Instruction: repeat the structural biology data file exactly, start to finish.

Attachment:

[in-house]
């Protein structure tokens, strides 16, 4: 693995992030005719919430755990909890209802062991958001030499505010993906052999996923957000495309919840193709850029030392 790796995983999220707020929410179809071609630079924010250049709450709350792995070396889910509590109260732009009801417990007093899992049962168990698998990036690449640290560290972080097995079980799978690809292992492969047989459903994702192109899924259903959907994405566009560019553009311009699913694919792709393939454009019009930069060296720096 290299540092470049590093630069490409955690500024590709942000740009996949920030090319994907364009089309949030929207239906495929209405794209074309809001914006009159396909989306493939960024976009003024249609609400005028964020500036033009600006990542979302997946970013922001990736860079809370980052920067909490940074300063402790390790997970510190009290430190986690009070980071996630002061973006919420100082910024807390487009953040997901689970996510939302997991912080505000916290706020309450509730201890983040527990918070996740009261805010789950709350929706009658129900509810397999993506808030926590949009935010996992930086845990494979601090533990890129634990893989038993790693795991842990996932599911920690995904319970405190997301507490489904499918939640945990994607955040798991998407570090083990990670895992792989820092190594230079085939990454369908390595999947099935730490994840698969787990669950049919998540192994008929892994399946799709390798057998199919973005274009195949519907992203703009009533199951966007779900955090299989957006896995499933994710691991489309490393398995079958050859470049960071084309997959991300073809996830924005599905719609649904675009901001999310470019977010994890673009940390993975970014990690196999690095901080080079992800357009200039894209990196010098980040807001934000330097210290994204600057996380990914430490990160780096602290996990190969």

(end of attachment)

[in-house]
């Protein structure tokens, strides 16, 4: 693995992030005719919430755990909890209802062991958001030499505010993906052999996923957000495309919840193709850029030392 790796995983999220707020929410179809071609630079924010250049709450709350792995070396889910509590109260732009009801417990007093899992049962168990698998990036690449640290560290972080097995079980799978690809292992492969047989459903994702192109899924259903959907994405566009560019553009311009699913694919792709393939454009019009930069060296720096 290299540092470049590093630069490409955690500024590709942000740009996949920030090319994907364009089309949030929207239906495929209405794209074309809001914006009159396909989306493939960024976009003024249609609400005028964020500036033009600006990542979302997946970013922001990736860079809370980052920067909490940074300063402790390790997970510190009290430190986690009070980071996630002061973006919420100082910024807390487009953040997901689970996510939302997991912080505000916290706020309450509730201890983040527990918070996740009261805010789950709350929706009658129900509810397999993506808030926590949009935010996992930086845990494979601090533990890129634990893989038993790693795991842990996932599911920690995904319970405190997301507490489904499918939640945990994607955040798991998407570090083990990670895992792989820092190594230079085939990454369908390595999947099935730490994840698969787990669950049919998540192994008929892994399946799709390798057998199919973005274009195949519907992203703009009533199951966007779900955090299989957006896995499933994710691991489309490393398995079958050859470049960071084309997959991300073809996830924005599905719609649904675009901001999310470019977010994890673009940390993975970014990690196999690095901080080079992800357009200039894209990196010098980040807001934000330097210290994204600057996380990914430490990160780096602290996990190969």